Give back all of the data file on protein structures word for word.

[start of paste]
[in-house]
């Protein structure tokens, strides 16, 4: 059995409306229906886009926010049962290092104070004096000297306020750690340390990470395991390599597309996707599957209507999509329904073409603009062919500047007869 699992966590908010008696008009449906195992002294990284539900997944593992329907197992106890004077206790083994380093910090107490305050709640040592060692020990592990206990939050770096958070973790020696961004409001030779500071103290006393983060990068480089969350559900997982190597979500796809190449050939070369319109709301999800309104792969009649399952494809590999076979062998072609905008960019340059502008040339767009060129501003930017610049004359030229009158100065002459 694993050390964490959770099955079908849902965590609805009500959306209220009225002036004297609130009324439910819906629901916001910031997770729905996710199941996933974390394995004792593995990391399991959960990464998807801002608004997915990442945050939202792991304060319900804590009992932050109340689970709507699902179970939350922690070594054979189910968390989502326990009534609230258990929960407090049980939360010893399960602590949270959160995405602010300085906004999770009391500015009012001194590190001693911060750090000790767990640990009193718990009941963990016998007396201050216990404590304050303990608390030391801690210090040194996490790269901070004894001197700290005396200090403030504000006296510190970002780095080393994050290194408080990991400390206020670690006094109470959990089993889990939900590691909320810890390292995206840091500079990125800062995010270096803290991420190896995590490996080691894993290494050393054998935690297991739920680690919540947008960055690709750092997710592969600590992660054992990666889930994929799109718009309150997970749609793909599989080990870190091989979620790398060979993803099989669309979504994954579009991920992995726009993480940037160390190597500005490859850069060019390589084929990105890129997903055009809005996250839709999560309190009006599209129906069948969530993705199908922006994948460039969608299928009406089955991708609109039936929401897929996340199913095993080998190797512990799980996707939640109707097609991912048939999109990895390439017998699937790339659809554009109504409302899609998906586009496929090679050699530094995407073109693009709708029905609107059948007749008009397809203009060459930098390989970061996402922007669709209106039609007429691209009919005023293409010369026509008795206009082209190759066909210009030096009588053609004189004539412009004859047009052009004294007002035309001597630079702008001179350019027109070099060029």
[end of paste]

[in-house]
């Protein structure tokens, strides 16, 4: 059995409306229906886009926010049962290092104070004096000297306020750690340390990470395991390599597309996707599957209507999509329904073409603009062919500047007869 699992966590908010008696008009449906195992002294990284539900997944593992329907197992106890004077206790083994380093910090107490305050709640040592060692020990592990206990939050770096958070973790020696961004409001030779500071103290006393983060990068480089969350559900997982190597979500796809190449050939070369319109709301999800309104792969009649399952494809590999076979062998072609905008960019340059502008040339767009060129501003930017610049004359030229009158100065002459 694993050390964490959770099955079908849902965590609805009500959306209220009225002036004297609130009324439910819906629901916001910031997770729905996710199941996933974390394995004792593995990391399991959960990464998807801002608004997915990442945050939202792991304060319900804590009992932050109340689970709507699902179970939350922690070594054979189910968390989502326990009534609230258990929960407090049980939360010893399960602590949270959160995405602010300085906004999770009391500015009012001194590190001693911060750090000790767990640990009193718990009941963990016998007396201050216990404590304050303990608390030391801690210090040194996490790269901070004894001197700290005396200090403030504000006296510190970002780095080393994050290194408080990991400390206020670690006094109470959990089993889990939900590691909320810890390292995206840091500079990125800062995010270096803290991420190896995590490996080691894993290494050393054998935690297991739920680690919540947008960055690709750092997710592969600590992660054992990666889930994929799109718009309150997970749609793909599989080990870190091989979620790398060979993803099989669309979504994954579009991920992995726009993480940037160390190597500005490859850069060019390589084929990105890129997903055009809005996250839709999560309190009006599209129906069948969530993705199908922006994948460039969608299928009406089955991708609109039936929401897929996340199913095993080998190797512990799980996707939640109707097609991912048939999109990895390439017998699937790339659809554009109504409302899609998906586009496929090679050699530094995407073109693009709708029905609107059948007749008009397809203009060459930098390989970061996402922007669709209106039609007429691209009919005023293409010369026509008795206009082209190759066909210009030096009588053609004189004539412009004859047009052009004294007002035309001597630079702008001179350019027109070099060029």